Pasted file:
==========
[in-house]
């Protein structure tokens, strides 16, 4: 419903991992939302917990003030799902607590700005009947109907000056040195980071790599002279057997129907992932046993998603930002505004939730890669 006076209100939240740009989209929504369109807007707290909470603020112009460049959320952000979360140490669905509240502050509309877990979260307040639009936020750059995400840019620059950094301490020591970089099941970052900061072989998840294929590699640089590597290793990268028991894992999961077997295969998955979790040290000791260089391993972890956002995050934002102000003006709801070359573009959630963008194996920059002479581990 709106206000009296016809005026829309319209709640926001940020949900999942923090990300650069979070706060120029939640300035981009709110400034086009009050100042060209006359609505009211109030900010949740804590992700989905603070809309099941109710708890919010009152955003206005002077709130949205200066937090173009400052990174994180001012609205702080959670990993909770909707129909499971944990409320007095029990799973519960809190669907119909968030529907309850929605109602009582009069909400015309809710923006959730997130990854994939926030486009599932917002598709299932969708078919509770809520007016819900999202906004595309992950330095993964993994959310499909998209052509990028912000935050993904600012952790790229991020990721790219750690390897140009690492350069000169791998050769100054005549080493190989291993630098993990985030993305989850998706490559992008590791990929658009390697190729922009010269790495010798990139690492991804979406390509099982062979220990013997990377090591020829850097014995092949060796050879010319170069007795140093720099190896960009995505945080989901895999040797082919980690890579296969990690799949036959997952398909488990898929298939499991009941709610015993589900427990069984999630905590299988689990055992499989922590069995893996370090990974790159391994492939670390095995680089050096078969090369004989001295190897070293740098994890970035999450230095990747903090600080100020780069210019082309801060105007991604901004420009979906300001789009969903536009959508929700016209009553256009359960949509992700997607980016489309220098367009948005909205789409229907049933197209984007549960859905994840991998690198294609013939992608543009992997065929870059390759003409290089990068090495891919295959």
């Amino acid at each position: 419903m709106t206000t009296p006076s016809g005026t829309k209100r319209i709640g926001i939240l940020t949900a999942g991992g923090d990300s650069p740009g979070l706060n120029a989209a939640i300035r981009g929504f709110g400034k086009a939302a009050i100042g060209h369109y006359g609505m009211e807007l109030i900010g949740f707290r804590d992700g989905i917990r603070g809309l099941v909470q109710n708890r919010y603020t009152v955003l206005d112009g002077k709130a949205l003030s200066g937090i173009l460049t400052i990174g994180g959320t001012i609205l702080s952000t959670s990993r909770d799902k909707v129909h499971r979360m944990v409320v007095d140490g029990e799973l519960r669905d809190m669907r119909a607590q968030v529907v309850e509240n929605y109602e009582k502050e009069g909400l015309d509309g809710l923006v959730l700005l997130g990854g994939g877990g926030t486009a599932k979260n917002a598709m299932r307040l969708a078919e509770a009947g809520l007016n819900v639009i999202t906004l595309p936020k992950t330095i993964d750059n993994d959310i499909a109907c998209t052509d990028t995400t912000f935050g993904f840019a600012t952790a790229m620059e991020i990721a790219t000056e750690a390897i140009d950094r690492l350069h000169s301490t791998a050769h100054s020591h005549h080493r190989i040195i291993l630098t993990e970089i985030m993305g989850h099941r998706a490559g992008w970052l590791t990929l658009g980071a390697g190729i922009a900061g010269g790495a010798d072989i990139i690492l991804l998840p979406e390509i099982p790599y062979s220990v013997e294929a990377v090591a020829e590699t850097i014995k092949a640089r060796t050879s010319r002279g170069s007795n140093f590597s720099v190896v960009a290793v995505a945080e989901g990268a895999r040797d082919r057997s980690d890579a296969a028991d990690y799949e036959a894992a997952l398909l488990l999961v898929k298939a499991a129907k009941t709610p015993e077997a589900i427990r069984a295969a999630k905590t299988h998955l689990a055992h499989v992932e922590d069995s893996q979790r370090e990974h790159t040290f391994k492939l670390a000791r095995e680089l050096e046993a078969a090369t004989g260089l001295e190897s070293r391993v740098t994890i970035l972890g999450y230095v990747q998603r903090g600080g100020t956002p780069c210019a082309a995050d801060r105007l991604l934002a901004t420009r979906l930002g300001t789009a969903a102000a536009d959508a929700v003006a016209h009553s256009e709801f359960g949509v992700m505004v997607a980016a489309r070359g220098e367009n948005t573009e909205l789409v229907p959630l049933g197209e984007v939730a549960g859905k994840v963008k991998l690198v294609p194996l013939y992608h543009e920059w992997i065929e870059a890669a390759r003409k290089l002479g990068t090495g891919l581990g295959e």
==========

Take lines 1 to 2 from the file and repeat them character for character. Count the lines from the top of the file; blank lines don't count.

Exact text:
[in-house]
């Protein structure tokens, strides 16, 4: 419903991992939302917990003030799902607590700005009947109907000056040195980071790599002279057997129907992932046993998603930002505004939730890669 006076209100939240740009989209929504369109807007707290909470603020112009460049959320952000979360140490669905509240502050509309877990979260307040639009936020750059995400840019620059950094301490020591970089099941970052900061072989998840294929590699640089590597290793990268028991894992999961077997295969998955979790040290000791260089391993972890956002995050934002102000003006709801070359573009959630963008194996920059002479581990 709106206000009296016809005026829309319209709640926001940020949900999942923090990300650069979070706060120029939640300035981009709110400034086009009050100042060209006359609505009211109030900010949740804590992700989905603070809309099941109710708890919010009152955003206005002077709130949205200066937090173009400052990174994180001012609205702080959670990993909770909707129909499971944990409320007095029990799973519960809190669907119909968030529907309850929605109602009582009069909400015309809710923006959730997130990854994939926030486009599932917002598709299932969708078919509770809520007016819900999202906004595309992950330095993964993994959310499909998209052509990028912000935050993904600012952790790229991020990721790219750690390897140009690492350069000169791998050769100054005549080493190989291993630098993990985030993305989850998706490559992008590791990929658009390697190729922009010269790495010798990139690492991804979406390509099982062979220990013997990377090591020829850097014995092949060796050879010319170069007795140093720099190896960009995505945080989901895999040797082919980690890579296969990690799949036959997952398909488990898929298939499991009941709610015993589900427990069984999630905590299988689990055992499989922590069995893996370090990974790159391994492939670390095995680089050096078969090369004989001295190897070293740098994890970035999450230095990747903090600080100020780069210019082309801060105007991604901004420009979906300001789009969903536009959508929700016209009553256009359960949509992700997607980016489309220098367009948005909205789409229907049933197209984007549960859905994840991998690198294609013939992608543009992997065929870059390759003409290089990068090495891919295959």